A lot is now being written about the collapse of SIVB. The political left, for example, is blaming Trump, the political right the diverse composition of the board of directors. The latter, I think, is just crazy; the former a bit disingenuous. Cathie Wood of ARK has also chimed in with the, I think, totally bizarre opinion that the Fed is the root cause of the SIVB affair, having pushed short-term interest rates far too high.
From my vantage point, it looks as if SIVB made a huge all-or-nothing bet that interest rates would remain at 2021 levels. It did this in two ways: by using customer deposits to buy enormous amounts of long-term Treasuries, and by choosing not to hedge against the possibility of higher rates. Dynamic hedging, a strategy that has been around for close to forty years, comes to mind as a more bank-like way to proceed.
What strikes me as equally odd, if press reports are correct, that a company like ROKU would place close to half a billion dollars on deposit with SIVB without having taken a glance at the SIVB annual report–as did a bunch of companies in the Peter Thiele orbit.
SIVB clearly saw the crisis coming as withdrawals mounted. One of the first actions we on the outside can see is the then-CEO selling a bunch of his stock. Then came plans for a private placement, to be followed by a public offering of preferred stock the following day, aimed at raising a total of $2.5 billion. The private placement fell through (my theory: SIBC put off the placement, on the idea that a successful offering would mean the placement could be made at a better price).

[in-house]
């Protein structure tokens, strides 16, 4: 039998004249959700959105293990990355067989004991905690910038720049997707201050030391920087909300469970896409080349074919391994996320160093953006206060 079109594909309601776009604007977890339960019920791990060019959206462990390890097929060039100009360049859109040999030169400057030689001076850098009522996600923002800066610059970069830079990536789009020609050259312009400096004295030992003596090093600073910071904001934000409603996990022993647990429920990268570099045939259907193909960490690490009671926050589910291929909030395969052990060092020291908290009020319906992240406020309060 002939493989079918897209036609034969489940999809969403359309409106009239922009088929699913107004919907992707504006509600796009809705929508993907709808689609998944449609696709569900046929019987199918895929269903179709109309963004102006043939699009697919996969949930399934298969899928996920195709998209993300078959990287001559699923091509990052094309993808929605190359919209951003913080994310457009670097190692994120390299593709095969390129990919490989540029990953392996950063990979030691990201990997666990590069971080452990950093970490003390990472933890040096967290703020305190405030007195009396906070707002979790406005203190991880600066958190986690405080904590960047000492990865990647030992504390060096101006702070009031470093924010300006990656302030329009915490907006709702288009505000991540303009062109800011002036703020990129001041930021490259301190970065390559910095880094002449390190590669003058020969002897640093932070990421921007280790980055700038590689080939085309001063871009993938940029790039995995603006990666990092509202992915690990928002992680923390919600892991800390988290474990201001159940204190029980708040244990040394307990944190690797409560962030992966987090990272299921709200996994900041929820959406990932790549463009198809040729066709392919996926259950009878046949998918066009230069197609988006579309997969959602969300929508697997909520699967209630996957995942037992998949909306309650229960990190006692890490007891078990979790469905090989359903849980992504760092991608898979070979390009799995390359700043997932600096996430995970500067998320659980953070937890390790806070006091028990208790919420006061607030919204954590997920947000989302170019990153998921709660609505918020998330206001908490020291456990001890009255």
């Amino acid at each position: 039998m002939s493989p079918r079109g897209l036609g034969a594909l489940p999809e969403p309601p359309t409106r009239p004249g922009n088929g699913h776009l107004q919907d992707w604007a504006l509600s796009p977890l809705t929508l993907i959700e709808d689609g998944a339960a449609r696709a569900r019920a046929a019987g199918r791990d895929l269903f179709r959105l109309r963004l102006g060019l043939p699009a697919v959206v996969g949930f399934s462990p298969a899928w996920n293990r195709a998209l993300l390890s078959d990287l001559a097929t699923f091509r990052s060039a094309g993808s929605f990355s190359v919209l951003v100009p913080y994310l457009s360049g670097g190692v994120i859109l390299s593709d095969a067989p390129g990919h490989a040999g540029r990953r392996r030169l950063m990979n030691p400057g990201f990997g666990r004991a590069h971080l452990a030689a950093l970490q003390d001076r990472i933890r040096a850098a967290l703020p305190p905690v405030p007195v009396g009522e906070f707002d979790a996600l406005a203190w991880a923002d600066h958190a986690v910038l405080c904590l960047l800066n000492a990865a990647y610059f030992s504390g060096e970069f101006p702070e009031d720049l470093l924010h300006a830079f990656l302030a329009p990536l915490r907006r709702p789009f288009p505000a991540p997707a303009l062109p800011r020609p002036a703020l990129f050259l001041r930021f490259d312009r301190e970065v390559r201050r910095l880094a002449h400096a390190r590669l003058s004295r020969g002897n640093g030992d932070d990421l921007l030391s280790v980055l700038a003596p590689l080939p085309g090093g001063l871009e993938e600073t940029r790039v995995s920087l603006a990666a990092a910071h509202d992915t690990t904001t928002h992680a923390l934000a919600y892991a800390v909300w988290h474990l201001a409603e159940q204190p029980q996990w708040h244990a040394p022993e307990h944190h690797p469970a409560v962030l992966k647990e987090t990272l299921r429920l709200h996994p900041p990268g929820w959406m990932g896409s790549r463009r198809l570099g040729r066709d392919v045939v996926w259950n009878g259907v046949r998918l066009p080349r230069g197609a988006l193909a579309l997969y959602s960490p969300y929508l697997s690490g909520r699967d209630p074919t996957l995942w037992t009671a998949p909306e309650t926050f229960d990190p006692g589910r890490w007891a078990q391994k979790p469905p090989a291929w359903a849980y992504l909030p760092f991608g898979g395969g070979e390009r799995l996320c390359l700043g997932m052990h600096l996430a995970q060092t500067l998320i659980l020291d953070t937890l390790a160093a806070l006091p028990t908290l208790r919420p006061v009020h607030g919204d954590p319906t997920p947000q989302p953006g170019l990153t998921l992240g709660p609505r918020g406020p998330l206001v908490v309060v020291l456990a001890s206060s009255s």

In a JP Morgan note I read, the author makes the point that depositors took the enormous risk of putting their money with SIVB but were only compensated with a paltry extra 60 basis points in yield.
The financial press coverage has, by invoking memories of 2007-09, been both uninformed and at least borderline irresponsible.
The only party that comes out looking good in this mess is the Federal government, whose quick and decisive action has hopefully nipped a possible panic in the bud.